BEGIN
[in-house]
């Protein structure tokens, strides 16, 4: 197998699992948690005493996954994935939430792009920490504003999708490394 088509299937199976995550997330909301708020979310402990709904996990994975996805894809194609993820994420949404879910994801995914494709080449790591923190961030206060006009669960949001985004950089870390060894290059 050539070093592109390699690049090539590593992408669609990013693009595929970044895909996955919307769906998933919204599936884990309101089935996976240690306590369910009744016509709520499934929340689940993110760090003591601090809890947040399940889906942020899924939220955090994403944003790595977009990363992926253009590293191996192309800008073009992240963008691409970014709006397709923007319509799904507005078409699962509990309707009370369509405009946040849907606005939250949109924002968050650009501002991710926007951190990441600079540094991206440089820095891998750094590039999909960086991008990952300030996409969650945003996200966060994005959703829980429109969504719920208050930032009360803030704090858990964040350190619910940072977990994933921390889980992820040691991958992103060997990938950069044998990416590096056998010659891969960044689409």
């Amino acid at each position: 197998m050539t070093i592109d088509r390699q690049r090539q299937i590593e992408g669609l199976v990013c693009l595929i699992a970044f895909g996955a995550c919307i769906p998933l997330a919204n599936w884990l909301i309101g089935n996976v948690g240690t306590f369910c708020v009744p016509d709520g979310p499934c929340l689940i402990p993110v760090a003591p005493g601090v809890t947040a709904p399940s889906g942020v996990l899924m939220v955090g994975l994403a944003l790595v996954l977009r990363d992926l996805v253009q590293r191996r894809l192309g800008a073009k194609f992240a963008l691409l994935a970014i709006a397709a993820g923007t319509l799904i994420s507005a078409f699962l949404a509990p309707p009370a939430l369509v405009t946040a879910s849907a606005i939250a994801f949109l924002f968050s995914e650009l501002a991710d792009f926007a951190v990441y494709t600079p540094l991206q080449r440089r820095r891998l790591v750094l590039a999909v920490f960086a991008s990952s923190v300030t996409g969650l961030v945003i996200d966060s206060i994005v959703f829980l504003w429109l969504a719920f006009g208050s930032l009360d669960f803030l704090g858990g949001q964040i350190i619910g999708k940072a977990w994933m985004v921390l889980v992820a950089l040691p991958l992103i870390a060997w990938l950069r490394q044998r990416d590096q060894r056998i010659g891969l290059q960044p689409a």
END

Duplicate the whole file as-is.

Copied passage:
[in-house]
């Protein structure tokens, strides 16, 4: 197998699992948690005493996954994935939430792009920490504003999708490394 088509299937199976995550997330909301708020979310402990709904996990994975996805894809194609993820994420949404879910994801995914494709080449790591923190961030206060006009669960949001985004950089870390060894290059 050539070093592109390699690049090539590593992408669609990013693009595929970044895909996955919307769906998933919204599936884990309101089935996976240690306590369910009744016509709520499934929340689940993110760090003591601090809890947040399940889906942020899924939220955090994403944003790595977009990363992926253009590293191996192309800008073009992240963008691409970014709006397709923007319509799904507005078409699962509990309707009370369509405009946040849907606005939250949109924002968050650009501002991710926007951190990441600079540094991206440089820095891998750094590039999909960086991008990952300030996409969650945003996200966060994005959703829980429109969504719920208050930032009360803030704090858990964040350190619910940072977990994933921390889980992820040691991958992103060997990938950069044998990416590096056998010659891969960044689409």
């Amino acid at each position: 197998m050539t070093i592109d088509r390699q690049r090539q299937i590593e992408g669609l199976v990013c693009l595929i699992a970044f895909g996955a995550c919307i769906p998933l997330a919204n599936w884990l909301i309101g089935n996976v948690g240690t306590f369910c708020v009744p016509d709520g979310p499934c929340l689940i402990p993110v760090a003591p005493g601090v809890t947040a709904p399940s889906g942020v996990l899924m939220v955090g994975l994403a944003l790595v996954l977009r990363d992926l996805v253009q590293r191996r894809l192309g800008a073009k194609f992240a963008l691409l994935a970014i709006a397709a993820g923007t319509l799904i994420s507005a078409f699962l949404a509990p309707p009370a939430l369509v405009t946040a879910s849907a606005i939250a994801f949109l924002f968050s995914e650009l501002a991710d792009f926007a951190v990441y494709t600079p540094l991206q080449r440089r820095r891998l790591v750094l590039a999909v920490f960086a991008s990952s923190v300030t996409g969650l961030v945003i996200d966060s206060i994005v959703f829980l504003w429109l969504a719920f006009g208050s930032l009360d669960f803030l704090g858990g949001q964040i350190i619910g999708k940072a977990w994933m985004v921390l889980v992820a950089l040691p991958l992103i870390a060997w990938l950069r490394q044998r990416d590096q060894r056998i010659g891969l290059q960044p689409a």